Tuberculosis (TB)

Tuberculosis (TB)

Tuberculosis
(TB) is a serious disease caused by bacteria that spread from person to person through the
air. Most often, TB infects the
lungs.
But it can also affect other parts of the body
such aslymph glands,
the brain, kidneys and spine.
TB
is a common cause of
death
worldwide.
Here is more information about TB, how it is treated, and ways to help prevent its
spread.

Outline of woman's head and chest with head turned to side. Inside of nose, airway, and lungs are visible. Man in background is coughing out droplets with TB germs. Droplets are being breathed in to woman's nose and lungs.

What are the risk factors for TB?

Anyone can get
TB.
But your risk is greatest if you:

  • Have an immune system
    weakened by medicinessuch as steroids or a disease such as HIV infection

  • Have close contact with
    someone who has untreated active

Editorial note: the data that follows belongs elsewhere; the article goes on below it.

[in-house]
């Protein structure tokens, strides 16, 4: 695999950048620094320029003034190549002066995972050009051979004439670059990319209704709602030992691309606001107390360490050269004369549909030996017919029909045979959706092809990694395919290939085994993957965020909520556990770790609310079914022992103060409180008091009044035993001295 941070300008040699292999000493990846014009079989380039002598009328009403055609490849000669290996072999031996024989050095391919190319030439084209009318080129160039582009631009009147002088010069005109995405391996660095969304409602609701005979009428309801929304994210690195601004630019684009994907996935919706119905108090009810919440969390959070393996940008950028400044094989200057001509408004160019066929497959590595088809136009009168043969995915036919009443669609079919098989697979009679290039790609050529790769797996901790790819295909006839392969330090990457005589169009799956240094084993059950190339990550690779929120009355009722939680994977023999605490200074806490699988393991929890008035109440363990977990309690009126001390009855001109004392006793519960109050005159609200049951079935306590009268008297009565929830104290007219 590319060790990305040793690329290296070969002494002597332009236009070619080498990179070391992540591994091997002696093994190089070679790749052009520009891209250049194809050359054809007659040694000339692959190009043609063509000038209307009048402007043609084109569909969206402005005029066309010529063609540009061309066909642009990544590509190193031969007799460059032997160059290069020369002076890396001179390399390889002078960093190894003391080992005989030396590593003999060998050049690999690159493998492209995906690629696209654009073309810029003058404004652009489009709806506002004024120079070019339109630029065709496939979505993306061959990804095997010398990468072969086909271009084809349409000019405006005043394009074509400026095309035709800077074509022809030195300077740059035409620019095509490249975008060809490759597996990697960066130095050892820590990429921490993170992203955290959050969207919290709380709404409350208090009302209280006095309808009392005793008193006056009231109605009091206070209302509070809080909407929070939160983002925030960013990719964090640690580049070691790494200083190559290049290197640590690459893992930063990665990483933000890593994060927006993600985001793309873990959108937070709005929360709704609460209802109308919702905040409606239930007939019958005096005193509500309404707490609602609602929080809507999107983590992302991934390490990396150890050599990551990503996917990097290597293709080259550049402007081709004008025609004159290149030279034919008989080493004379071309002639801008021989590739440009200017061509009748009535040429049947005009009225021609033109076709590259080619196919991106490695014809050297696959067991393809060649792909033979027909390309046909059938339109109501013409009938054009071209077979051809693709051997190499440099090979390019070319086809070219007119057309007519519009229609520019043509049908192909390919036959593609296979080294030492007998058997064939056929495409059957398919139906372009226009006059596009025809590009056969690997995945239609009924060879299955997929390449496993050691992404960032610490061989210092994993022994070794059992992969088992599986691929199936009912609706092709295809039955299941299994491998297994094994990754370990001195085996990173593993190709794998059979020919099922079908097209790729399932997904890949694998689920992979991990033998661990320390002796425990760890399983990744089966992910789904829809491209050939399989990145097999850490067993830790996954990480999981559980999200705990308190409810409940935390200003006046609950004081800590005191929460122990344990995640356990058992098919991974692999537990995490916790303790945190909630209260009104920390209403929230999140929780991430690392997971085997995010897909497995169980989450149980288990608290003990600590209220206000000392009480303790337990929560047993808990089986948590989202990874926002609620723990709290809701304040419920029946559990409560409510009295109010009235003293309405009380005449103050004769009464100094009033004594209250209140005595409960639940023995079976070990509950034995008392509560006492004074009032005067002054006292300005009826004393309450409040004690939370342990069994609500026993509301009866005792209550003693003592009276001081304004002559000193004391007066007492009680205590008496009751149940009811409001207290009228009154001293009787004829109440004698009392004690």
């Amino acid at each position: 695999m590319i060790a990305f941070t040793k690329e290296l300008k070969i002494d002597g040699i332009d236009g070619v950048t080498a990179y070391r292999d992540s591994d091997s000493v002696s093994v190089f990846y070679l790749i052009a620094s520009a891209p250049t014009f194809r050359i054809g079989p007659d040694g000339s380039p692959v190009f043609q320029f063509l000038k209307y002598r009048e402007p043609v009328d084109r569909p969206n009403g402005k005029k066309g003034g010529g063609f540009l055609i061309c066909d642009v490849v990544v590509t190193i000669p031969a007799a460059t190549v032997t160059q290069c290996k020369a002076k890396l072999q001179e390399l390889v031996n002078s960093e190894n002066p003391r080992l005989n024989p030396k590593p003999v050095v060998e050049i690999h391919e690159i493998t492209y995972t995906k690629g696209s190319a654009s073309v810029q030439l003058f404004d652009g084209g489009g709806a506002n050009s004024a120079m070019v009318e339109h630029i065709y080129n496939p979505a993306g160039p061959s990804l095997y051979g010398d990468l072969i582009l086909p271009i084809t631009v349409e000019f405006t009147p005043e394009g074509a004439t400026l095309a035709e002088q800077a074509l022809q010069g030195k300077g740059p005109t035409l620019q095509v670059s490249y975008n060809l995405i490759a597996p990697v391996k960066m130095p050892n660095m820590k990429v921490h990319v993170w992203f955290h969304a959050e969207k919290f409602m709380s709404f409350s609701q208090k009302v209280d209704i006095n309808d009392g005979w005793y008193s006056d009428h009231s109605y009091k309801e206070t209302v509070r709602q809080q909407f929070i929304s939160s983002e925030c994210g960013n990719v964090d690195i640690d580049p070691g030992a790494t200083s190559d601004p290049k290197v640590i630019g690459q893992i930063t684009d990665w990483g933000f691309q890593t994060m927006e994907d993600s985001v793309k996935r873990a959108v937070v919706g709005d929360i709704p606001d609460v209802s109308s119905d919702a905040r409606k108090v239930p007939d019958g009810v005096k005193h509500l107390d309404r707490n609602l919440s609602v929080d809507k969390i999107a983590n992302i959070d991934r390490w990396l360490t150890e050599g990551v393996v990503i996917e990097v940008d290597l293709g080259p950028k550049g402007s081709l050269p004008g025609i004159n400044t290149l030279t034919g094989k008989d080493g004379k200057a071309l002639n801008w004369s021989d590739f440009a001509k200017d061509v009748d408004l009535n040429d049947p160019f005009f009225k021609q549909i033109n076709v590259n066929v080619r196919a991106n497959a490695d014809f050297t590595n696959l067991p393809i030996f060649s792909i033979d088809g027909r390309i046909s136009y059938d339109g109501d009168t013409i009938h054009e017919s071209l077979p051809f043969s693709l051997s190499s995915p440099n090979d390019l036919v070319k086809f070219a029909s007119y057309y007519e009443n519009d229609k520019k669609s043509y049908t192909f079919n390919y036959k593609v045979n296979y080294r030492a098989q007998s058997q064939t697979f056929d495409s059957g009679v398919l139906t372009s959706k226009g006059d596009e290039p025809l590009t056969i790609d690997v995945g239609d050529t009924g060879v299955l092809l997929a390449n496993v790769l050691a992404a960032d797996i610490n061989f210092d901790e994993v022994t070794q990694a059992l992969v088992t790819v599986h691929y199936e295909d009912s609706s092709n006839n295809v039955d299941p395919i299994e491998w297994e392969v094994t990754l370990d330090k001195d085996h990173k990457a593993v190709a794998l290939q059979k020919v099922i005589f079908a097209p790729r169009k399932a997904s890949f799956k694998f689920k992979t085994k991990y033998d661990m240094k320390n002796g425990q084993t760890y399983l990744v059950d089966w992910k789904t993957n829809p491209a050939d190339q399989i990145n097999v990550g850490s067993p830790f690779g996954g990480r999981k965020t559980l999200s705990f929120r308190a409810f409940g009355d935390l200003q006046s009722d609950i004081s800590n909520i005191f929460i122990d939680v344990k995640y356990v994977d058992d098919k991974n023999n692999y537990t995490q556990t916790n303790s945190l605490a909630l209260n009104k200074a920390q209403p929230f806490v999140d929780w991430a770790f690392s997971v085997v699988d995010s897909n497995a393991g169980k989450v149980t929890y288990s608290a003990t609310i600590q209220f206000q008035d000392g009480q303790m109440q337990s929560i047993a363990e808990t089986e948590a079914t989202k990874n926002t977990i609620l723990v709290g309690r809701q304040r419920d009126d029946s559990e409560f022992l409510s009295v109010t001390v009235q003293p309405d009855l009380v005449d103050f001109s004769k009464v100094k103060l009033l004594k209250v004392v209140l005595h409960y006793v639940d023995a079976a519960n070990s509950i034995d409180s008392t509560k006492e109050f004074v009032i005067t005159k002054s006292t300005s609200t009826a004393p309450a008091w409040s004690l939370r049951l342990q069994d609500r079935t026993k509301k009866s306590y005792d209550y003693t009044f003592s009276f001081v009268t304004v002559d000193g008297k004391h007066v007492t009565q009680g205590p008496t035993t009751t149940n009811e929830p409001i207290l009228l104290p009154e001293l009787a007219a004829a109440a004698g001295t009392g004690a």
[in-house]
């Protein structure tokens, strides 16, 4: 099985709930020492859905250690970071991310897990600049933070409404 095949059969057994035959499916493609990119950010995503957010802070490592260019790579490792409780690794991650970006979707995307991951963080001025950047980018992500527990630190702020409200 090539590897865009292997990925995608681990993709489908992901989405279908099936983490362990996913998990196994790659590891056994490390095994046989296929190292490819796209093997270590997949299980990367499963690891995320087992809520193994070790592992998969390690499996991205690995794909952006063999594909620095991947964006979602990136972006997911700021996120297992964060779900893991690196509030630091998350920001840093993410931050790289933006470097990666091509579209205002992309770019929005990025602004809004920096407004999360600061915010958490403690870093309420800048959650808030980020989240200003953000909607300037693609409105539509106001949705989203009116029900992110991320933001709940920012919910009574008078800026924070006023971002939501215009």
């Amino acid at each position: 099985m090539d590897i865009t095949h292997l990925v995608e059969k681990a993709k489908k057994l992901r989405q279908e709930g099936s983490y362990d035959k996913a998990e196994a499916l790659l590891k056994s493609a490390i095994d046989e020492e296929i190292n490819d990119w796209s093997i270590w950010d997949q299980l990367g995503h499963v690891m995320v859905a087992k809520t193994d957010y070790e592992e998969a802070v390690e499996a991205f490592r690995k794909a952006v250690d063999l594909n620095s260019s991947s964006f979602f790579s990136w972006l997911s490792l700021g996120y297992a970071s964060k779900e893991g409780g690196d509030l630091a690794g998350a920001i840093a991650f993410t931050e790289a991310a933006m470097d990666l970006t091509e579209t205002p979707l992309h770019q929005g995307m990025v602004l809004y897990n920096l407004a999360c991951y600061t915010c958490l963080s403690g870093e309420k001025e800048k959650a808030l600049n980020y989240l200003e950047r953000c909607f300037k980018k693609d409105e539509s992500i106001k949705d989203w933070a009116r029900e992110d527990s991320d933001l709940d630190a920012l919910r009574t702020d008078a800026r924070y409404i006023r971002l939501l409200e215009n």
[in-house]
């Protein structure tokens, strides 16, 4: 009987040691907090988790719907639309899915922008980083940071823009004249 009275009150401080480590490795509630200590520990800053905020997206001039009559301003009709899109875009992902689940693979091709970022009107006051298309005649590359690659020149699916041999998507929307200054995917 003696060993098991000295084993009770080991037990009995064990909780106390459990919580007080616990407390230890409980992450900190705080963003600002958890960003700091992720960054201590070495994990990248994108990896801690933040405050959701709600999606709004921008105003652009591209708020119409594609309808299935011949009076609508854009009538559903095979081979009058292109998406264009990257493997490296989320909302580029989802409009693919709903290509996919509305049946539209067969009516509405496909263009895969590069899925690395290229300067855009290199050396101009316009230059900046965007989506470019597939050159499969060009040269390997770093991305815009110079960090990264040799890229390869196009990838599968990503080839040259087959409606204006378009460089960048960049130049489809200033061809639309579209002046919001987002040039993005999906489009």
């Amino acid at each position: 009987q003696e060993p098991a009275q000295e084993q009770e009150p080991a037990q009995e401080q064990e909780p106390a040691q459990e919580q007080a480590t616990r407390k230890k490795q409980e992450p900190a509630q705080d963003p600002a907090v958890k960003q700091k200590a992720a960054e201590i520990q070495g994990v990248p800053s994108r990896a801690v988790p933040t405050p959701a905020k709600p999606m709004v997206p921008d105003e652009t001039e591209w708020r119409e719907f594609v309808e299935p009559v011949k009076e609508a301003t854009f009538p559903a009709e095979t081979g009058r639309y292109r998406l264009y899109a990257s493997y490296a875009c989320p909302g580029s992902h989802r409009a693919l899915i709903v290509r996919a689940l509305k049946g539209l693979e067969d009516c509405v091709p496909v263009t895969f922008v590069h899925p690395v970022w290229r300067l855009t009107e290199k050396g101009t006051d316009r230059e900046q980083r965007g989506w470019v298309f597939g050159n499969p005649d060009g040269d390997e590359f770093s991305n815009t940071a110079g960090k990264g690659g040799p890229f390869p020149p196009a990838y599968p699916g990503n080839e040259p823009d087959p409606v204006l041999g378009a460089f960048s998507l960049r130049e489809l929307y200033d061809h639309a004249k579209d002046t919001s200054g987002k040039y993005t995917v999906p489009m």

TB of the
    lungs

  • Are
    older

  • Live or work in a residential facility, such as a shelter, nursing home, or prison

  • Travel to or come from a country where TB is common

How does TB spread?

TB germs (bacteria) are released
into the air when someone with the active form of
lung
TB coughs or sneezes. The bacteria spread easily, especially in
crowded places with poor airflow. The longer you breathe these germs, the more likely
you are to become infected.

What are the symptoms of TB?

There are 2 types of TB: inactive (also called latent TB infection) and active (also called TB disease).

Inactive TB (latent TB infection)